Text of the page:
Tape was used as a backup for so long it's not natural to imagine disc playing a better role. But it does today. Your HP 3000 might need a System Load Tape one day for recovery purposes. When the SLT you've carefully preserved cannot be read by any tape drive, that mean be a hard stop for your historic HP 3000. Sieler suggested that an image of a 3000's startup volume, captured and stored on another disk, could do the same thing as an SLT reload. The 3000 would have to be fully quiesced to get the best image. But if it was not, the disc image could still work; it would just require an immediate reboot of the 3000. 

Those are circumstances that a historic records 3000 could withstand. A transaction processing system is harder to quiesce. The world still has 3000s processing transactions today, and for a long time to come.

Query Google about how to capture a disk image of a 3000's startup volume. Better yet, reach out to the 3000 support company for your datacenter. If you don't have one, here's an opportunity to correct that oversight. Reach out and get the assurance you need that your 3000's ability to report history will remain strong and clear. Do it before you're forced to find out the old tape drives won't read what you need to keep that server on duty.

Posted by Ron Seybold at 06:53 PM in Homesteading | Permalink | Comments (0)

July 09, 2018

Local advice guided bets for 3000 users

Interex Playing CardAt this summer's 3000 Reunion, close to two dozen friends and colleagues broke bread, watched video, asked questions and listened to advice. There was a local flavor to the visitor's register. There was also experience shared about what bets to avoid if you're homesteading.

Steve Cooper and Stan Sieler of Allegro were on hand, sharing advice and 1987 Interex playing cards (that was Stan, still a magician after many years, passing out a pack as he ducked into the meeting). Vicky Shoemaker of Taurus Software came in from Palo Alto, and Orly Larson drove five minutes from his Sunnyvale home. Tom McNeal was also local to the event, and Linda Roatch (managing newspaper servers at the San Jose Mercury News) was part of the contingent on the Orly Larson pre-conference night.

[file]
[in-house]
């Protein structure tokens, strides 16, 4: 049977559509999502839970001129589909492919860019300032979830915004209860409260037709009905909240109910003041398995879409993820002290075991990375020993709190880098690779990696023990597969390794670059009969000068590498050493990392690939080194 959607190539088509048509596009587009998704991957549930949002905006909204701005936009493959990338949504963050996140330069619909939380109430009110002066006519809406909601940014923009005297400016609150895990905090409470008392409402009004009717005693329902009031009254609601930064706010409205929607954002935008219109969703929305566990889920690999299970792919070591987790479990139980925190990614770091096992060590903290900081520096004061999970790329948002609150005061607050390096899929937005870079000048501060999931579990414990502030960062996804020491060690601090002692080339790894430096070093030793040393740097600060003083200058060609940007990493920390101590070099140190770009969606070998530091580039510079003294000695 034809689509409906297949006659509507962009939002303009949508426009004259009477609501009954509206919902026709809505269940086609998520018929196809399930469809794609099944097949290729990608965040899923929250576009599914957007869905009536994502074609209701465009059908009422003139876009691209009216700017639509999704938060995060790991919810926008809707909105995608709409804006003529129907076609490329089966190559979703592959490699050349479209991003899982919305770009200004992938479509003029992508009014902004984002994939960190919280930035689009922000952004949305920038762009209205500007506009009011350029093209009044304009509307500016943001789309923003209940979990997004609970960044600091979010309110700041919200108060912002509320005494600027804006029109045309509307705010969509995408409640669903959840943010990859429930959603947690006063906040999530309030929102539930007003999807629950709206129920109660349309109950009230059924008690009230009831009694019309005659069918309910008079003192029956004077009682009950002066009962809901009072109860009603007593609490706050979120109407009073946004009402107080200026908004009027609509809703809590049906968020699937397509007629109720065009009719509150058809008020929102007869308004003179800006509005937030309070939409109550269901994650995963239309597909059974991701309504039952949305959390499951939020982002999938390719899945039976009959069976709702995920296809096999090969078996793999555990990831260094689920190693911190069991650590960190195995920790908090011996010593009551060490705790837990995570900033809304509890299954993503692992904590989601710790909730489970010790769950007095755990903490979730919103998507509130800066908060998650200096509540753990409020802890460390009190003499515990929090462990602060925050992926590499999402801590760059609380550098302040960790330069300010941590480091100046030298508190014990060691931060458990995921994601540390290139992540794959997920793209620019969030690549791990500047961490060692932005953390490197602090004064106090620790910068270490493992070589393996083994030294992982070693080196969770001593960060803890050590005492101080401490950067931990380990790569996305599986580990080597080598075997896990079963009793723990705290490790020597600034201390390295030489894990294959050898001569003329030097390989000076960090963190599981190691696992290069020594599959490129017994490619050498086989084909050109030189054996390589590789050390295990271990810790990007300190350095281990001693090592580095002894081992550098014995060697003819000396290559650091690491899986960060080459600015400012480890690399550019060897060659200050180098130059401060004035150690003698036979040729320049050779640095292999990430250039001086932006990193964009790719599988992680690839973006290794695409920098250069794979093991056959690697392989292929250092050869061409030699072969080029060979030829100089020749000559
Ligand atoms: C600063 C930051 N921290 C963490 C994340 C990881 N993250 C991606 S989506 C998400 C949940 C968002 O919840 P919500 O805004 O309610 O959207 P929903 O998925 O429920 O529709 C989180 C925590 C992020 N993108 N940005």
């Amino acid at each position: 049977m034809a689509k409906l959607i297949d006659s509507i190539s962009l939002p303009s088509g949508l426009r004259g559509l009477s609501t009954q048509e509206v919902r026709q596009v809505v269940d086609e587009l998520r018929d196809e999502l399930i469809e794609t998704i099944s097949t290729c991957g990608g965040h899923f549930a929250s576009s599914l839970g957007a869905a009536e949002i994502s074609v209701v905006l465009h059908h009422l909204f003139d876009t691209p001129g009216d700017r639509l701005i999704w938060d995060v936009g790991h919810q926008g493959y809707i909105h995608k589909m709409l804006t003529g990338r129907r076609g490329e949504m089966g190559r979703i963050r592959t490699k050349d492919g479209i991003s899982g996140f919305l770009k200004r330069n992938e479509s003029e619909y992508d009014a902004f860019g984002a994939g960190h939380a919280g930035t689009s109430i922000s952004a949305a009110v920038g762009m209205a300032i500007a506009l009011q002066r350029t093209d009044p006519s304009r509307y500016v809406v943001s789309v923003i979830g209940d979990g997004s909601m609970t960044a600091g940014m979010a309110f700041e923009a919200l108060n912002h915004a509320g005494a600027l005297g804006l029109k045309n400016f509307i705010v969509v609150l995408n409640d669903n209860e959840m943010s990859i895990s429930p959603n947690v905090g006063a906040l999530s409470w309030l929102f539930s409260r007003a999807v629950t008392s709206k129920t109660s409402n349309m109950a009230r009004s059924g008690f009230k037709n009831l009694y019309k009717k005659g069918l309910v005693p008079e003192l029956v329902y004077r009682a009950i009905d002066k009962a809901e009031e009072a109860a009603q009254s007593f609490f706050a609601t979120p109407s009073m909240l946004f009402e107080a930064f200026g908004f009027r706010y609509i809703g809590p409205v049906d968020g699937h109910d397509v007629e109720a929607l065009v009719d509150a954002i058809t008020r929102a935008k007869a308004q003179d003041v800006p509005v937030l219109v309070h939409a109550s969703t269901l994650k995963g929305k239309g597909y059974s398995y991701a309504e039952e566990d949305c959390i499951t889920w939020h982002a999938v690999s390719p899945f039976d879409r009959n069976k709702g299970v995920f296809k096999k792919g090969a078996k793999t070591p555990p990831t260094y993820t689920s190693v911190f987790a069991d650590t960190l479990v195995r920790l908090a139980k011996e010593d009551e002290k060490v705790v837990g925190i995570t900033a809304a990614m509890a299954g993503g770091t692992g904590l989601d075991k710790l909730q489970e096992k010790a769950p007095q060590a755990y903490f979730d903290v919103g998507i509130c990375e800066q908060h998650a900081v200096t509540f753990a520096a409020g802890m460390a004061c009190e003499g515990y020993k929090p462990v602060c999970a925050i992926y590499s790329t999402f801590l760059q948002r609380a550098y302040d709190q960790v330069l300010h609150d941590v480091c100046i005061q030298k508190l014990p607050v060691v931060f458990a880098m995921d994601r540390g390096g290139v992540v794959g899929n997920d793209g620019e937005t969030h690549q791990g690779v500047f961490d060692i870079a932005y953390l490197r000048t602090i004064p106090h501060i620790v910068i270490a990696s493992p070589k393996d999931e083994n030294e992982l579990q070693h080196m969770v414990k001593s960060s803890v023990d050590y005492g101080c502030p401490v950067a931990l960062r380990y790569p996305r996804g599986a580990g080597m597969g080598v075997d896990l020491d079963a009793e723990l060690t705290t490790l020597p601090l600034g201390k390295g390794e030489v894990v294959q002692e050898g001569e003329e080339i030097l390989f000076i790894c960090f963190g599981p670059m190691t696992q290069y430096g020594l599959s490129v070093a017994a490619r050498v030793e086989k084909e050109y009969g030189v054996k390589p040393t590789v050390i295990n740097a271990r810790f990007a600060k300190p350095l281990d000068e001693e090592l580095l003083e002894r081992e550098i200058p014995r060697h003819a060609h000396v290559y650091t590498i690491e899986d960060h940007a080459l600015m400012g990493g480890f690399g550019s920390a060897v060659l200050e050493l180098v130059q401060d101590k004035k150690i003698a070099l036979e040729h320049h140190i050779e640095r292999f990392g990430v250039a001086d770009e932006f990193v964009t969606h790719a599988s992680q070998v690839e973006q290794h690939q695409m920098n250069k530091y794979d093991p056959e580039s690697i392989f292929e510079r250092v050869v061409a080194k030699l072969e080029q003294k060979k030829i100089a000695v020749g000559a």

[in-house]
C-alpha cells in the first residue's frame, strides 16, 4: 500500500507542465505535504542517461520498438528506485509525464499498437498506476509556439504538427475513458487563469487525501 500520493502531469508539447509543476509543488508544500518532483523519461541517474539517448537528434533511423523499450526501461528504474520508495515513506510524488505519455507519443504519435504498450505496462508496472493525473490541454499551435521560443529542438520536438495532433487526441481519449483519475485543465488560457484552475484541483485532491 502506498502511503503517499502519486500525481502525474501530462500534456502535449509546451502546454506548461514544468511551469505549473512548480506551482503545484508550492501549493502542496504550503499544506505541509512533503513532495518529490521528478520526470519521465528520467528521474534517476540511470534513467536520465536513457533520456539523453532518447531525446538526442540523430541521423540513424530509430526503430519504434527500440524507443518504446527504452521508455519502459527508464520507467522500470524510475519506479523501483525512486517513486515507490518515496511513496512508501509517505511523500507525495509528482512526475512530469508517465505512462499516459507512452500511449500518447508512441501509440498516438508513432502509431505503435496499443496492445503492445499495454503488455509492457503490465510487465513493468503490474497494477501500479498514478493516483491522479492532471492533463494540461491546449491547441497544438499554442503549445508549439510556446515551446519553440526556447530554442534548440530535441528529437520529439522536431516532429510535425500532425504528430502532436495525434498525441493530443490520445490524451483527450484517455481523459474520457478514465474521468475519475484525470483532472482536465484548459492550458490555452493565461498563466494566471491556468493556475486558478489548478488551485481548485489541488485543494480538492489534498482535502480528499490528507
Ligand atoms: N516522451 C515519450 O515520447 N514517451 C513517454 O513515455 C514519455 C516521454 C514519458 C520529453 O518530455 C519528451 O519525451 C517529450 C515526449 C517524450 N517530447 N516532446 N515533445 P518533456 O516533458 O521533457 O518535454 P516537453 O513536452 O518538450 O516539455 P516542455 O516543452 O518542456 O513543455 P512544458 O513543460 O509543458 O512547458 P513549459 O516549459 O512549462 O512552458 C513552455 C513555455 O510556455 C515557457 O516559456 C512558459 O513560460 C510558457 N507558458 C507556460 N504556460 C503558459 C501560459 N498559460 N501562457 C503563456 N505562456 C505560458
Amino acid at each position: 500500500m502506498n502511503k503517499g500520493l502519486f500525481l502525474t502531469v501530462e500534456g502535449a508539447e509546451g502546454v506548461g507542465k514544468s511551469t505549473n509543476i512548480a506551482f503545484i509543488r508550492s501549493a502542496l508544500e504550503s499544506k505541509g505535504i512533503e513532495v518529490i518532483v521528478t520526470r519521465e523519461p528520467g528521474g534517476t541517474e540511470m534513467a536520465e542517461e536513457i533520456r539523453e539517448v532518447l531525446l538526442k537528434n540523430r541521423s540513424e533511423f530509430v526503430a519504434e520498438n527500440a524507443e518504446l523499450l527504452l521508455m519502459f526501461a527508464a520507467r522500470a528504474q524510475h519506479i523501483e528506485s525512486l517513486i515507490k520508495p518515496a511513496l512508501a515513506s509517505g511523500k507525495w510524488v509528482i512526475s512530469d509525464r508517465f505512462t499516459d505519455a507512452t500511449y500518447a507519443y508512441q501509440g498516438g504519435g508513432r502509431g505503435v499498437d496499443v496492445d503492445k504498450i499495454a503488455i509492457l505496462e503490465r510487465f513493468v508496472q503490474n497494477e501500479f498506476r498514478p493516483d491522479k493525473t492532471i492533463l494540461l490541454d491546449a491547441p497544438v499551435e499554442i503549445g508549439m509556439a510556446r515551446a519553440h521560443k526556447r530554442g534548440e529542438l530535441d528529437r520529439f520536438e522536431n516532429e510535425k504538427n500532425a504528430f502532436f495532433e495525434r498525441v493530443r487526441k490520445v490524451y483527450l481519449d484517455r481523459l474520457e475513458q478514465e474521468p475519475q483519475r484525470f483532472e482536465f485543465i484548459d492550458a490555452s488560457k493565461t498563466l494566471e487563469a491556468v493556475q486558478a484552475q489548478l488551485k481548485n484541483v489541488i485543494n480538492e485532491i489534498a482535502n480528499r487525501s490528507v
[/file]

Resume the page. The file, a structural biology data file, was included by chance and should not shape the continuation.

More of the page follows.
Everyone else at the meeting and the tour of the Apple Park HQ next door was an out of towner. Some were way out of town, from England or Toronto. Traveling used to be a part of the 3000 community experience, in the era before FaceTime, Skype, and texting. We once needed to be near one another to learn something or to share a joke.

Local storage, though, was discouraged in advice during that afternoon. In this case nothing could be more local than internal devices. Under the topic of Eliminating Single Points of Failure, users were advised to get rid of the single points of failure of internal peripherals for their HP 3000s. Be redundant. DDS tape drives and disk drives are better off outside of the 3000's cabinets. To be honest, tape media of any kind "is the bane of my existence," said Ralph Bagen of the MPE Support Group.

If you're using storage that was built in the last century, the advice went, you need to move to devices at least built in 2001 or later. You'll still need a tape to create an SLT, but just about anything on magnetic media is a problem waiting to happen. All hail cloud backup, or better yet, backups to Intel-based servers. Those might be servers hosting a virtual HP 3000 by employing Stromasys Charon. 

Posted by Ron Seybold at 09:16 PM in Homesteading | Permalink | Comments (1)

July 06, 2018

Using MPE/iX to send SFTP files

I have a script that uses FTP to send files to a site which we open by IP address. We've been asked to change to SFTP (port 22) and use the DNS name instead of an IP address, and I don't believe the 3000 supports that. Does it? If so, how?

Allegro's Donna Hofmeister replies:

I'm not sure you want to do SFTP on port 22. That's the SSH port. SFTP is meant to use port 115. Have a look at one of our white papers on how to do SFTP on MPE.

If you are going to use DNS, you must have your 3000 configured for that. It's easily done. 

However, if you've never done anything on your 3000 to make it act like a real computer (oh -- that's right, it is a real computer and fully capable of using DNS), this can turn into a can o'worms.

Read "Using MPE/iX to send SFTP files" in full

Posted by Ron Seybold at 04:15 PM in Hidden Value | Permalink | Comments (0)